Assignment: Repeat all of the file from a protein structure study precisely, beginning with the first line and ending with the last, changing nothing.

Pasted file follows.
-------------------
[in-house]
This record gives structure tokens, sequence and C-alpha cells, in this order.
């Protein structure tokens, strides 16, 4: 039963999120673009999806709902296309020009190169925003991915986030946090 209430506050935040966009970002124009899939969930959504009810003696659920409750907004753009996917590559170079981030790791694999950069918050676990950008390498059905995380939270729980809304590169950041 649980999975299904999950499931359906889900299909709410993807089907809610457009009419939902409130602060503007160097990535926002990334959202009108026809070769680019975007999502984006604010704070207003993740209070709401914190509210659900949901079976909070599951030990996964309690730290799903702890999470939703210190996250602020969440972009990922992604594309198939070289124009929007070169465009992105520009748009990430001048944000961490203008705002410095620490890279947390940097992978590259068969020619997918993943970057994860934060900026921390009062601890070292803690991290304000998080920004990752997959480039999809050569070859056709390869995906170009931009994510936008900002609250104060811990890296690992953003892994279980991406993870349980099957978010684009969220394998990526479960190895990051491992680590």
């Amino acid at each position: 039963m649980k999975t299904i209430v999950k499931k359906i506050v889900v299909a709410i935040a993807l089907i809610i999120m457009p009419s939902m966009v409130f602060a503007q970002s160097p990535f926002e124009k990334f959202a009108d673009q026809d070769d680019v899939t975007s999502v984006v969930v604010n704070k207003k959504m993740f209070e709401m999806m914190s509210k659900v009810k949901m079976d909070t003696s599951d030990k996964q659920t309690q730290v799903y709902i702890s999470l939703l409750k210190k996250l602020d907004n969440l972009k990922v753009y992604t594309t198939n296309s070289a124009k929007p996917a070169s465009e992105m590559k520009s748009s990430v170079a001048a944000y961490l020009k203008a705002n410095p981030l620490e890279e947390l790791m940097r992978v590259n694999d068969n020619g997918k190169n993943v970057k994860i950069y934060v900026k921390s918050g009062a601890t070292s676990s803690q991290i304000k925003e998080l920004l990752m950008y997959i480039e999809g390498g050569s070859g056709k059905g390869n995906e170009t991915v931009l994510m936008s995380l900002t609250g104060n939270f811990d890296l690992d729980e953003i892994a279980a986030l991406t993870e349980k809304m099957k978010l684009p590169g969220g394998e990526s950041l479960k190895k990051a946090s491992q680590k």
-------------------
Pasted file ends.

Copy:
[in-house]
This record gives structure tokens, sequence and C-alpha cells, in this order.
């Protein structure tokens, strides 16, 4: 039963999120673009999806709902296309020009190169925003991915986030946090 209430506050935040966009970002124009899939969930959504009810003696659920409750907004753009996917590559170079981030790791694999950069918050676990950008390498059905995380939270729980809304590169950041 649980999975299904999950499931359906889900299909709410993807089907809610457009009419939902409130602060503007160097990535926002990334959202009108026809070769680019975007999502984006604010704070207003993740209070709401914190509210659900949901079976909070599951030990996964309690730290799903702890999470939703210190996250602020969440972009990922992604594309198939070289124009929007070169465009992105520009748009990430001048944000961490203008705002410095620490890279947390940097992978590259068969020619997918993943970057994860934060900026921390009062601890070292803690991290304000998080920004990752997959480039999809050569070859056709390869995906170009931009994510936008900002609250104060811990890296690992953003892994279980991406993870349980099957978010684009969220394998990526479960190895990051491992680590």
């Amino acid at each position: 039963m649980k999975t299904i209430v999950k499931k359906i506050v889900v299909a709410i935040a993807l089907i809610i999120m457009p009419s939902m966009v409130f602060a503007q970002s160097p990535f926002e124009k990334f959202a009108d673009q026809d070769d680019v899939t975007s999502v984006v969930v604010n704070k207003k959504m993740f209070e709401m999806m914190s509210k659900v009810k949901m079976d909070t003696s599951d030990k996964q659920t309690q730290v799903y709902i702890s999470l939703l409750k210190k996250l602020d907004n969440l972009k990922v753009y992604t594309t198939n296309s070289a124009k929007p996917a070169s465009e992105m590559k520009s748009s990430v170079a001048a944000y961490l020009k203008a705002n410095p981030l620490e890279e947390l790791m940097r992978v590259n694999d068969n020619g997918k190169n993943v970057k994860i950069y934060v900026k921390s918050g009062a601890t070292s676990s803690q991290i304000k925003e998080l920004l990752m950008y997959i480039e999809g390498g050569s070859g056709k059905g390869n995906e170009t991915v931009l994510m936008s995380l900002t609250g104060n939270f811990d890296l690992d729980e953003i892994a279980a986030l991406t993870e349980k809304m099957k978010l684009p590169g969220g394998e990526s950041l479960k190895k990051a946090s491992q680590k």